Fear of the Future – Metro Last Light is on the Way.
Metro 2033, the slow burn hit courtesy of THQ and 4A Games, plunged players into a nightmarish vision of a near-future Moscow annihilated by nuclear war. Based on Dmitry Gluhkovsky’s cult novel of the same name, the game eventually gained appreciation for its blend of atmospheric world building, in-depth characterization and a recurring theme of moral discovery.
Told from the point of view of Artyom, young survivor of the holocaust that devastated the planet when he was a child, the story of Metro 2033 led gamers on a journey through the vast, decaying subterranean transport system where the handful of Muscovites that had the dubious fortune of surviving the nuclear fire, eke out a meagre existence in the rotting underbelly of their once proud city. Lethal levels of radiation, poisoned air, and hordes of hostile mutants have rendered the surface an inhospitable and frightening place. Only a few courageous and highly skilled men known as Rangers dare venture beyond the relative safety of the metro stations to scavenge in the ruins of the old world. One of these elite soldiers, a man named Hunter, tasks Artyom with carrying a warning to Polis the largest of the stations that lies at the centre of the Metro complex. It is here, where the few remaining vestiges of military and political power endure, that the last hope against the emerging threat lies. Along the way, Artyom must face rival human factions, lethal anomalies and the hordes of new species that evolved in the wake of the holocaust, all the while plagued by visions of the ‘Dark Ones’; sentient, telepathic humanoids capable of invading the minds of man and monster alike.
What really set the original Metro game apart was the journey of self-discovery Arytom embarks upon, in which prejudices and assumptions he holds about his terrifying world must be faced and challenged. Metro 2033 never shied away from confronting head-on, the folly of human kind in fashioning this dire fate for itself. It is a mark of true genius that despite the majority of play time being spent exploring the labyrinthine system of concrete rail tunnels and claustrophobic service passages, the game never becomes repetitive. Every station was a different, distinct community; each felt lived-in, conveying the sense that these places were people’s homes and not just a cool setting for some arbitrary firefight. Thanks to the combination of interesting characters, varied enemies and tantalising glimpses of back story told through snatches of overheard conversation, along with cryptic dream sequences and bespoke environments, the experience remained fresh and interesting throughout.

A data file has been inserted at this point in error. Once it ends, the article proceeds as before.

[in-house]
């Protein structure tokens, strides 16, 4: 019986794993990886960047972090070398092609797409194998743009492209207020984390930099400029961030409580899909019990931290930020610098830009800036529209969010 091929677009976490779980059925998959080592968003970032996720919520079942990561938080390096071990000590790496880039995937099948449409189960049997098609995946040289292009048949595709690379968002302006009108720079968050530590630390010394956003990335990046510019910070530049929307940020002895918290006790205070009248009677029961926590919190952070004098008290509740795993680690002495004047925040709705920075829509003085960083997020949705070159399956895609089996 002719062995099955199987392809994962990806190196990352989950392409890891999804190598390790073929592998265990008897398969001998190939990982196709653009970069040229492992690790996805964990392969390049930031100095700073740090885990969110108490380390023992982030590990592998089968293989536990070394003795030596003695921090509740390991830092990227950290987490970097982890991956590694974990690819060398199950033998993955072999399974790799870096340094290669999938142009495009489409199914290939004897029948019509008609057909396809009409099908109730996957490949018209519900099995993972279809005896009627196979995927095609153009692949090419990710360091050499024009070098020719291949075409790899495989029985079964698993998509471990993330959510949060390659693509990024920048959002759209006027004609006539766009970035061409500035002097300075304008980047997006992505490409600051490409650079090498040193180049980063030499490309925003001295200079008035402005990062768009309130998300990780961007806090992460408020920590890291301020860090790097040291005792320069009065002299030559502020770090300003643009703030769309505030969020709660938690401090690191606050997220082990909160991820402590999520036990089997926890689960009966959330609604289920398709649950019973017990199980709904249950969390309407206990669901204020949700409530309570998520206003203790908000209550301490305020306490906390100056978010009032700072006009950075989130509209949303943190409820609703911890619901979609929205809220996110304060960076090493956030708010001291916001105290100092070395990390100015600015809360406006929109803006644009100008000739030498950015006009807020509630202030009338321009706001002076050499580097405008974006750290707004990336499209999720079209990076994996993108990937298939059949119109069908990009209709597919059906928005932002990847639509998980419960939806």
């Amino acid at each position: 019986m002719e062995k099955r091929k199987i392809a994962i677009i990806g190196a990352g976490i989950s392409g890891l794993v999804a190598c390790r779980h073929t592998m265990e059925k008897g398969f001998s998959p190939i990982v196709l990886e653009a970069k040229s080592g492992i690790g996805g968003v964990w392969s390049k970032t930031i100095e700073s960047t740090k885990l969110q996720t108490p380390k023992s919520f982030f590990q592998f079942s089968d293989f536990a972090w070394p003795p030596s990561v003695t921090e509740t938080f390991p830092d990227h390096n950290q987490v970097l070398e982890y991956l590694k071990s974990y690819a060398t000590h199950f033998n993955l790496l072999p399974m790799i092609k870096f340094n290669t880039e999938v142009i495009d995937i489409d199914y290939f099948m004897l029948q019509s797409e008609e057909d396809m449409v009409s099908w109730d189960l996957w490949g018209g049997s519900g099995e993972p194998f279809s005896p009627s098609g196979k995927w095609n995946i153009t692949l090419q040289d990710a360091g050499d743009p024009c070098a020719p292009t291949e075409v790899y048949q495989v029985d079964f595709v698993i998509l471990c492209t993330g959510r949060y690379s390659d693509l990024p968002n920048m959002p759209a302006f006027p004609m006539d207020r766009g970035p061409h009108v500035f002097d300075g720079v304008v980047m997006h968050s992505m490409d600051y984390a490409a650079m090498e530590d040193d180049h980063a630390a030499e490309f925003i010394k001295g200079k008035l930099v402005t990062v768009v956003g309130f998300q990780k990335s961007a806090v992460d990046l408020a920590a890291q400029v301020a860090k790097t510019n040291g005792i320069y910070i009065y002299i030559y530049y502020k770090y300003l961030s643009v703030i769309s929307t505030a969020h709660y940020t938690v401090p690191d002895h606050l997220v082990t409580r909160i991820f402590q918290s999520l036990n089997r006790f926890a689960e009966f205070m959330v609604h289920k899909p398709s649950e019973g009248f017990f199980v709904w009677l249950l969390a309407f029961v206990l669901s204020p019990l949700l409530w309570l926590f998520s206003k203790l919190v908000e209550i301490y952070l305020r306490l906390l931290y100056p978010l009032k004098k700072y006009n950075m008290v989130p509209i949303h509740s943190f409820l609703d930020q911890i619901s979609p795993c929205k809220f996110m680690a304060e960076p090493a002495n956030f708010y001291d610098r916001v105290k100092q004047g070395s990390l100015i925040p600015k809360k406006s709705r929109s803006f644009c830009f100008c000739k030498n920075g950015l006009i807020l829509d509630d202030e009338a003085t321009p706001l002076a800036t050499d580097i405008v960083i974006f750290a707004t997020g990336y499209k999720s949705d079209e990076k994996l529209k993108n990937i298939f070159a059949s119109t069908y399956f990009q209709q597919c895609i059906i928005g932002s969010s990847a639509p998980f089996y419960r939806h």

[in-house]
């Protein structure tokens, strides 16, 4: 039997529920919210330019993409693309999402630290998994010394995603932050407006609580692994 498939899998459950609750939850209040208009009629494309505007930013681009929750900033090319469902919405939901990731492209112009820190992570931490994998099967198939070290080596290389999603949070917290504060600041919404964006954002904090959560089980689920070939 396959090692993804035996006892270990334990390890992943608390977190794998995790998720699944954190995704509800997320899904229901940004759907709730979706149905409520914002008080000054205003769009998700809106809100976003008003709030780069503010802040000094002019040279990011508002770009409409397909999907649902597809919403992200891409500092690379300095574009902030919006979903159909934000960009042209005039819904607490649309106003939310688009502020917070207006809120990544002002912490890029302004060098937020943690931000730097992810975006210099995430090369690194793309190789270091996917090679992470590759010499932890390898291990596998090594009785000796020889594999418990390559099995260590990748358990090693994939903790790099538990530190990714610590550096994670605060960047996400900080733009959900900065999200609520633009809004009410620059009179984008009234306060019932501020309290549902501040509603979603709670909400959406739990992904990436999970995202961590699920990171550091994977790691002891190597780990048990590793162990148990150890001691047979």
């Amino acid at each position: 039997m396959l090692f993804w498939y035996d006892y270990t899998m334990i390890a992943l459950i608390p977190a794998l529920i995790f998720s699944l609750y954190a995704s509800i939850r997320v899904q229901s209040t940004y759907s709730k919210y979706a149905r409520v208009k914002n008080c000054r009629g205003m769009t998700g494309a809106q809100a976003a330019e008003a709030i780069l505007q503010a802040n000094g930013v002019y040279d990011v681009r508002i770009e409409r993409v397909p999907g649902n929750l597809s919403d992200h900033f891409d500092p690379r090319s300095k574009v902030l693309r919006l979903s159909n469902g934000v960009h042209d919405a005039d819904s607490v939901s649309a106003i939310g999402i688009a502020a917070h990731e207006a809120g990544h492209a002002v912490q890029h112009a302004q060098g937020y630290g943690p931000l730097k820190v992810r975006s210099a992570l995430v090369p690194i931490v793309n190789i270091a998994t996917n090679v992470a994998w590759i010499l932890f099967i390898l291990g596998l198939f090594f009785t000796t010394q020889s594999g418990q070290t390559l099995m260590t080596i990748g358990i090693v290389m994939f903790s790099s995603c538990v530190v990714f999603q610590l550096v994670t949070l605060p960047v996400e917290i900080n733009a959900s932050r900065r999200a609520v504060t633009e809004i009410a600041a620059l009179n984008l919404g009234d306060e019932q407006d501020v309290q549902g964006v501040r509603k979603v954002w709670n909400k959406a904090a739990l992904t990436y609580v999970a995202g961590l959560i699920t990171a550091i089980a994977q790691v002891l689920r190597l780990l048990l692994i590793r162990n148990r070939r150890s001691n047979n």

A sequel to this surprising success has been in the works for a while now, but fans were left despairing after the original mid-2012 release date was pushed back to Spring 2013 amid rumours that Publisher THQ was experiencing financial difficulties. Since then though, a second lengthy trailer debuted at this year’s E3 along with a live action short entitled ‘Enter the Metro, abating fears about the future (no pun intended) of the franchise. Last Light certainly looks more ambitious then its predecessor; already fans have been treated to footage of breakneck train chases, lengthy sojourns to the hostile surface and haunting visions of the nuclear Armageddon that started it all.
What is important now is that 4A Games does not abandon the principles of the first game in an attempt to appeal to a wider market. Story, atmosphere, and a sense of moral discovery were all vital components to Metro 2033’s distinct brand of story-telling brilliance. There is nothing to say that Last Light can’t do everything bigger and better than its predecessor just so long as the developers keep in mind what made the original such a vivid, memorable and enduring experience.
By Kyle Percival